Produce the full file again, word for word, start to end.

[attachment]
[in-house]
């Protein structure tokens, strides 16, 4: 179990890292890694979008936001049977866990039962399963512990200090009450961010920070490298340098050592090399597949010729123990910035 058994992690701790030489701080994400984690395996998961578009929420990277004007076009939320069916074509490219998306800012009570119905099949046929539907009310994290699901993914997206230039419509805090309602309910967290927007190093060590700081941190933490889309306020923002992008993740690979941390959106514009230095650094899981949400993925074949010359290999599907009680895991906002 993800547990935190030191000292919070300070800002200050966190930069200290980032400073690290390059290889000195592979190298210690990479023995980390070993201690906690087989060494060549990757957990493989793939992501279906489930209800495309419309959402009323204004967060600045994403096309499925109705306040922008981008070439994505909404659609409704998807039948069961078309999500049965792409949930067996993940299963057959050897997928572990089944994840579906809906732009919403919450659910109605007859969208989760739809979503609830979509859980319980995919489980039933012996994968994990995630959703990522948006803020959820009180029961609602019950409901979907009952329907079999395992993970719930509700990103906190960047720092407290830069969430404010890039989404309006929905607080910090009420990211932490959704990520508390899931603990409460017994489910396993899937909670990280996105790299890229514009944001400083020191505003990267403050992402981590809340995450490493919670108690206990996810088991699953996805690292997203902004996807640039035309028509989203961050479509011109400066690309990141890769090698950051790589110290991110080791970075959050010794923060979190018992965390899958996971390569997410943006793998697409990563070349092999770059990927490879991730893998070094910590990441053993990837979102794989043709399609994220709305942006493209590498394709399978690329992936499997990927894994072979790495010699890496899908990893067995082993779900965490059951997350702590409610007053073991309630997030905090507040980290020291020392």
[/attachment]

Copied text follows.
[in-house]
């Protein structure tokens, strides 16, 4: 179990890292890694979008936001049977866990039962399963512990200090009450961010920070490298340098050592090399597949010729123990910035 058994992690701790030489701080994400984690395996998961578009929420990277004007076009939320069916074509490219998306800012009570119905099949046929539907009310994290699901993914997206230039419509805090309602309910967290927007190093060590700081941190933490889309306020923002992008993740690979941390959106514009230095650094899981949400993925074949010359290999599907009680895991906002 993800547990935190030191000292919070300070800002200050966190930069200290980032400073690290390059290889000195592979190298210690990479023995980390070993201690906690087989060494060549990757957990493989793939992501279906489930209800495309419309959402009323204004967060600045994403096309499925109705306040922008981008070439994505909404659609409704998807039948069961078309999500049965792409949930067996993940299963057959050897997928572990089944994840579906809906732009919403919450659910109605007859969208989760739809979503609830979509859980319980995919489980039933012996994968994990995630959703990522948006803020959820009180029961609602019950409901979907009952329907079999395992993970719930509700990103906190960047720092407290830069969430404010890039989404309006929905607080910090009420990211932490959704990520508390899931603990409460017994489910396993899937909670990280996105790299890229514009944001400083020191505003990267403050992402981590809340995450490493919670108690206990996810088991699953996805690292997203902004996807640039035309028509989203961050479509011109400066690309990141890769090698950051790589110290991110080791970075959050010794923060979190018992965390899958996971390569997410943006793998697409990563070349092999770059990927490879991730893998070094910590990441053993990837979102794989043709399609994220709305942006493209590498394709399978690329992936499997990927894994072979790495010699890496899908990893067995082993779900965490059951997350702590409610007053073991309630997030905090507040980290020291020392």